What is cloud rendering?
28 January 2022
In the age of digital transformation, data is growing in number.
For audiovisual professionals, managing projects or processing heavy 3D data requires solid and heavy infrastructures capable of computing increasingly complex images. However, with the sanitary crisis, the need for access to increasingly sophisticated and high-performance software and hardware infrastructures has become so great that it creates a challenge.
The solution? Cloud rendering.
A virtualization of hardware and workflow
If in the past it was mandatory to have a powerful hardware and software infrastructure to enjoy high quality content, with the cloud, these constraints have been faded.
Indeed, the cloud is a service that alleviates the customer by virtualizing the hardware and providing instant access to it, at anytime and anywhere (whether at work or at home) thanks to a provider via the Internet. It is a new way to consume digital content by offering flexibility and a reduction in hardware costs.
Today, the cloud has proven to be an essential tool in the “new normal”. Indeed, it is an alternative solution to ensure activities or benefit from numerous services in a period of lockdowns and remote activities.
These observations are backed up by a recent study by the Cloud Industry Forum showing that 91% of IT managers say the cloud has played an important role in accelerating digital transformation in 2020.
Furthermore, 88% of companies anticipate an increased adoption of cloud services in the next 12 months. The cloud is also proving to be an excellent collaboration tool, which the need and relevance of which has been demonstrated since the health crisis. Indeed, users can share the content they want directly and in real time with anyone. They will be able to browse and interact freely with said content.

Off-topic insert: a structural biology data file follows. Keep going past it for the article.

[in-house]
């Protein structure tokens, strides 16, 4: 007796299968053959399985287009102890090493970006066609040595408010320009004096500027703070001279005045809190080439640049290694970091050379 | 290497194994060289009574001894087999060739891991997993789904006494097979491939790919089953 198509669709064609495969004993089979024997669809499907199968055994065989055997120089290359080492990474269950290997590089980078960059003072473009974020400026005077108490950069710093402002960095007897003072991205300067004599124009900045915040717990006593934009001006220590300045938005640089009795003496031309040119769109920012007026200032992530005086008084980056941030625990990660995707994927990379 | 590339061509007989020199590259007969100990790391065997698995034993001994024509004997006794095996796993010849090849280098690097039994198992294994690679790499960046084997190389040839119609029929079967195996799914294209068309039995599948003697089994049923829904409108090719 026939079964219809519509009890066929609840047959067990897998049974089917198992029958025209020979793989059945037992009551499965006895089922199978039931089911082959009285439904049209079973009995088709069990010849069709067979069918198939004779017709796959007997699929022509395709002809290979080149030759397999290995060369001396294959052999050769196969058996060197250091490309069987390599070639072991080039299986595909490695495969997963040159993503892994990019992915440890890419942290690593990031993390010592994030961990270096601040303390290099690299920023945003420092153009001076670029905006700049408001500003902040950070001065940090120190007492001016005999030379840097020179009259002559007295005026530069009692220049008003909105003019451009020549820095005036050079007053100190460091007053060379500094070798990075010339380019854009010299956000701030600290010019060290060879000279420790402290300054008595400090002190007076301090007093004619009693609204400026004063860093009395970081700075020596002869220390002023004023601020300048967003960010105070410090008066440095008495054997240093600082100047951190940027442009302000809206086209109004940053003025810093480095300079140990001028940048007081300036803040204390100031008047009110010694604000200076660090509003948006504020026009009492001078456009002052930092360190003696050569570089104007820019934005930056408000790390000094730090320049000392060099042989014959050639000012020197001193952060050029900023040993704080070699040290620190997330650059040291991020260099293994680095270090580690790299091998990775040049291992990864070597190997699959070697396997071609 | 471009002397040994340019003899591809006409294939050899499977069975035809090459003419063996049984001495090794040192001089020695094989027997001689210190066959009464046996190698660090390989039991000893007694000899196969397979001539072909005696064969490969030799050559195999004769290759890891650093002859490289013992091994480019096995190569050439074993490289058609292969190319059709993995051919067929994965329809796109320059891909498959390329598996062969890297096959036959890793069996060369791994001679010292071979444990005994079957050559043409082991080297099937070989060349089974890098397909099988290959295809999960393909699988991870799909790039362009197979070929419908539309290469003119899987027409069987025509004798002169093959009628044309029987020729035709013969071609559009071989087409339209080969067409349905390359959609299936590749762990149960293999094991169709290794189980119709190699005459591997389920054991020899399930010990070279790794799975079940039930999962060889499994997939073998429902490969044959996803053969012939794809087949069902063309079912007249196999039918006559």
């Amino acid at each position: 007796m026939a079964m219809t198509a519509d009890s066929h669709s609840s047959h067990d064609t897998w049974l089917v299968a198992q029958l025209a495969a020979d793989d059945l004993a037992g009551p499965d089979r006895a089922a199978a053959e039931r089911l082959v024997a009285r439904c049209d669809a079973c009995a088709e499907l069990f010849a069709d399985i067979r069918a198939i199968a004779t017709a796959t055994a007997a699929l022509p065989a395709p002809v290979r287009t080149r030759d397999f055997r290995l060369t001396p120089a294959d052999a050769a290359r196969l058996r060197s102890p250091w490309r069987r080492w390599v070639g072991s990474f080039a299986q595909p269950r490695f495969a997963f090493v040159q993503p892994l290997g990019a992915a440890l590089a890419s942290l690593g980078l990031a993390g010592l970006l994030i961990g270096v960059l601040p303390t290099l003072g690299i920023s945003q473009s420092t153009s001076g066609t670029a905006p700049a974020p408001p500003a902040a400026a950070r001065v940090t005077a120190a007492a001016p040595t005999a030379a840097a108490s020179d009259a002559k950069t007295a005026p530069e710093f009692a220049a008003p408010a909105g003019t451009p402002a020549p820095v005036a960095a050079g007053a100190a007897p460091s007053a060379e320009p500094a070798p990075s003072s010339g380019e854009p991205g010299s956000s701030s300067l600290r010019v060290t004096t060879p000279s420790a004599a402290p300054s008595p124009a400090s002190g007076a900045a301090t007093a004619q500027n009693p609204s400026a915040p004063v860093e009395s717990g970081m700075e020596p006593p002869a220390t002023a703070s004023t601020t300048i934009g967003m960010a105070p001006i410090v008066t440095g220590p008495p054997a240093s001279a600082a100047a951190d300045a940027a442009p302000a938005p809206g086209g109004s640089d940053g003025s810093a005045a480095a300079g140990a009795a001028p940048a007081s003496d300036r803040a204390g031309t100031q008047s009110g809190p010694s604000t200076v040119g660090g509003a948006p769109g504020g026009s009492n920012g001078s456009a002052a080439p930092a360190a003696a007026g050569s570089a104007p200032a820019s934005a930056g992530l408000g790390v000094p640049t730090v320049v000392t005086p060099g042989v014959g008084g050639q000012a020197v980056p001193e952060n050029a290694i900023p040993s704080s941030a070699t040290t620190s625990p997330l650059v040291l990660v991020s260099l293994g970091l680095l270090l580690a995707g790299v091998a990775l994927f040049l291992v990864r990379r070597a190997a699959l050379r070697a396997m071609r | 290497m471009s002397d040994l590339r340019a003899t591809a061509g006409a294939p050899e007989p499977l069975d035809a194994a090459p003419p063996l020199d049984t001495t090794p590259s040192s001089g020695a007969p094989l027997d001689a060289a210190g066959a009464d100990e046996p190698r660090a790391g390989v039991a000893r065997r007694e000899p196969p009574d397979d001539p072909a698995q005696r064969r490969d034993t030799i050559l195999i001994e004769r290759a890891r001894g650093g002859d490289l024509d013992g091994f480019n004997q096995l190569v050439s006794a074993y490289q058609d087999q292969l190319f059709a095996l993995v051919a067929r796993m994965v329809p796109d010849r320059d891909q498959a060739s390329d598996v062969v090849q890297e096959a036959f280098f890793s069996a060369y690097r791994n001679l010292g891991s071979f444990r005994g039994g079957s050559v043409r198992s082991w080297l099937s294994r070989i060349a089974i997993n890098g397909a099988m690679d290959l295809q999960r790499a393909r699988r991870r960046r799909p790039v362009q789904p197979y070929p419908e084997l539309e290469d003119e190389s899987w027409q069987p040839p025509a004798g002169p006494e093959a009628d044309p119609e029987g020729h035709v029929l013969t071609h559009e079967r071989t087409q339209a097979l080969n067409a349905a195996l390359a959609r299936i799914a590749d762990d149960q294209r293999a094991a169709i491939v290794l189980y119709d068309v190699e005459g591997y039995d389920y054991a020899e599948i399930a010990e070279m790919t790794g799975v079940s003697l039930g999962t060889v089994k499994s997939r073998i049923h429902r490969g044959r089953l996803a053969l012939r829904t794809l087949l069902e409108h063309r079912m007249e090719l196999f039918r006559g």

Ultimately, this trend will inexorably increase and eventually become a normality in the years to come.
Cloud and rendering
The cloud comes in handy for 3D rendering, whether it is precalculated or real-time. Indeed, both usually require adequate performances and hardware to obtain a very qualitative final rendering, both on the graphical and interactive aspects (especially for real-time rendering).
It should be noted that the pre-calculated rendering allows having very high-quality graphics, even photorealistic. It does not offer any interactivity because, as its name indicates, everything is calculated upstream by a computer. By the way, the calculation of a single image can sometimes take several minutes, even hours. Whereas for the real-time rendering, it integrates the notion of interactivity because the image is calculated instantaneously just before being displayed on a screen and this, countless tens of times per second: in theory, at least 30 times per second to have a feeling of fluidity and up to 90 times per second for virtual reality experiences.
Although it is common to think that pre-calculated rendering is more qualitative than real-time rendering, with the latest technologies, the boundaries between the two are starting to become more and more blurred.
No more powerful, expensive and expensive configurations, the cloud will automatically manage all the necessary graphics processing remotely through virtualized servers. Some of them will be performed in “render farms”, server parks dedicated to the rendering of very complex scenes. This digitization of the process allows us to be free of hardware and take advantage of external power.
The use of the cloud for rendering has thus given birth to the notion of “cloud rendering” which can be exploited in various contexts: Project review, gaming, engineering, imaging… As long as it requires displaying images!
This technology is especially suited for product configurators. We had made a webinar on this subject that you can watch again now for free!
The pillars of cloud rendering
The perfect rendering would mix interactivity, speed of rendering and photorealism.